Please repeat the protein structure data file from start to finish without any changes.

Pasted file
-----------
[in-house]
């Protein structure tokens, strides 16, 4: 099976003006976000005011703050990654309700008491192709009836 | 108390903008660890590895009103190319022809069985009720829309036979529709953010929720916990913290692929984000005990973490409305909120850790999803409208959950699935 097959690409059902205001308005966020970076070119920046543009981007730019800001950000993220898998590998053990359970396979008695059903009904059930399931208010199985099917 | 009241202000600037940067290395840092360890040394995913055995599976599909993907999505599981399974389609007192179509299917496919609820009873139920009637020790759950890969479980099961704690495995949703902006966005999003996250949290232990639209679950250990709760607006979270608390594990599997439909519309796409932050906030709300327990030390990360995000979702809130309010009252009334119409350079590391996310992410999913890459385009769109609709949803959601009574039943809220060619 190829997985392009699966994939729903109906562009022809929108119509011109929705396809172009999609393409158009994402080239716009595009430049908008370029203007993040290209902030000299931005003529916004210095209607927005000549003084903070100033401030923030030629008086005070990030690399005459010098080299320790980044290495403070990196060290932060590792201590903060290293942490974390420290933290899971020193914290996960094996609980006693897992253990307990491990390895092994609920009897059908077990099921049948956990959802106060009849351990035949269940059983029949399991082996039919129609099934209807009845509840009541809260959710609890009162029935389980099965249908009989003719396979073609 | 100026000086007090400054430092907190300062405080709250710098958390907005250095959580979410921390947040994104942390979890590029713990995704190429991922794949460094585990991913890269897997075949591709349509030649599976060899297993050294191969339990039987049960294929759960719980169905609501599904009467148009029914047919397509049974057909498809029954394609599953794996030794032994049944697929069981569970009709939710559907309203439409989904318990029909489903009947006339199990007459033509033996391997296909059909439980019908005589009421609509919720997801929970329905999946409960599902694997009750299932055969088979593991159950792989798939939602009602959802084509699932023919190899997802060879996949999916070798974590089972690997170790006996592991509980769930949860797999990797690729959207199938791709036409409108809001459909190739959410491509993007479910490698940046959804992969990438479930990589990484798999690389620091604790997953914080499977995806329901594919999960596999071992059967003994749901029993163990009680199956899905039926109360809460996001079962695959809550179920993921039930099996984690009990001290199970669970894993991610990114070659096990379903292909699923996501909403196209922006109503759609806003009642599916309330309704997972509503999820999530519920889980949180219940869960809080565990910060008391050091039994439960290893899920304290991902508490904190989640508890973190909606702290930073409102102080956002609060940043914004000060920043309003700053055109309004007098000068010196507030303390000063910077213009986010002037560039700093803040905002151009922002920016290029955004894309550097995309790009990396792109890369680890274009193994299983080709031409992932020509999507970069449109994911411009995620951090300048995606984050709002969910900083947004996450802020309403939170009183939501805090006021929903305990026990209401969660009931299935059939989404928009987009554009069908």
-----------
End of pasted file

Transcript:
[in-house]
């Protein structure tokens, strides 16, 4: 099976003006976000005011703050990654309700008491192709009836 | 108390903008660890590895009103190319022809069985009720829309036979529709953010929720916990913290692929984000005990973490409305909120850790999803409208959950699935 097959690409059902205001308005966020970076070119920046543009981007730019800001950000993220898998590998053990359970396979008695059903009904059930399931208010199985099917 | 009241202000600037940067290395840092360890040394995913055995599976599909993907999505599981399974389609007192179509299917496919609820009873139920009637020790759950890969479980099961704690495995949703902006966005999003996250949290232990639209679950250990709760607006979270608390594990599997439909519309796409932050906030709300327990030390990360995000979702809130309010009252009334119409350079590391996310992410999913890459385009769109609709949803959601009574039943809220060619 190829997985392009699966994939729903109906562009022809929108119509011109929705396809172009999609393409158009994402080239716009595009430049908008370029203007993040290209902030000299931005003529916004210095209607927005000549003084903070100033401030923030030629008086005070990030690399005459010098080299320790980044290495403070990196060290932060590792201590903060290293942490974390420290933290899971020193914290996960094996609980006693897992253990307990491990390895092994609920009897059908077990099921049948956990959802106060009849351990035949269940059983029949399991082996039919129609099934209807009845509840009541809260959710609890009162029935389980099965249908009989003719396979073609 | 100026000086007090400054430092907190300062405080709250710098958390907005250095959580979410921390947040994104942390979890590029713990995704190429991922794949460094585990991913890269897997075949591709349509030649599976060899297993050294191969339990039987049960294929759960719980169905609501599904009467148009029914047919397509049974057909498809029954394609599953794996030794032994049944697929069981569970009709939710559907309203439409989904318990029909489903009947006339199990007459033509033996391997296909059909439980019908005589009421609509919720997801929970329905999946409960599902694997009750299932055969088979593991159950792989798939939602009602959802084509699932023919190899997802060879996949999916070798974590089972690997170790006996592991509980769930949860797999990797690729959207199938791709036409409108809001459909190739959410491509993007479910490698940046959804992969990438479930990589990484798999690389620091604790997953914080499977995806329901594919999960596999071992059967003994749901029993163990009680199956899905039926109360809460996001079962695959809550179920993921039930099996984690009990001290199970669970894993991610990114070659096990379903292909699923996501909403196209922006109503759609806003009642599916309330309704997972509503999820999530519920889980949180219940869960809080565990910060008391050091039994439960290893899920304290991902508490904190989640508890973190909606702290930073409102102080956002609060940043914004000060920043309003700053055109309004007098000068010196507030303390000063910077213009986010002037560039700093803040905002151009922002920016290029955004894309550097995309790009990396792109890369680890274009193994299983080709031409992932020509999507970069449109994911411009995620951090300048995606984050709002969910900083947004996450802020309403939170009183939501805090006021929903305990026990209401969660009931299935059939989404928009987009554009069908």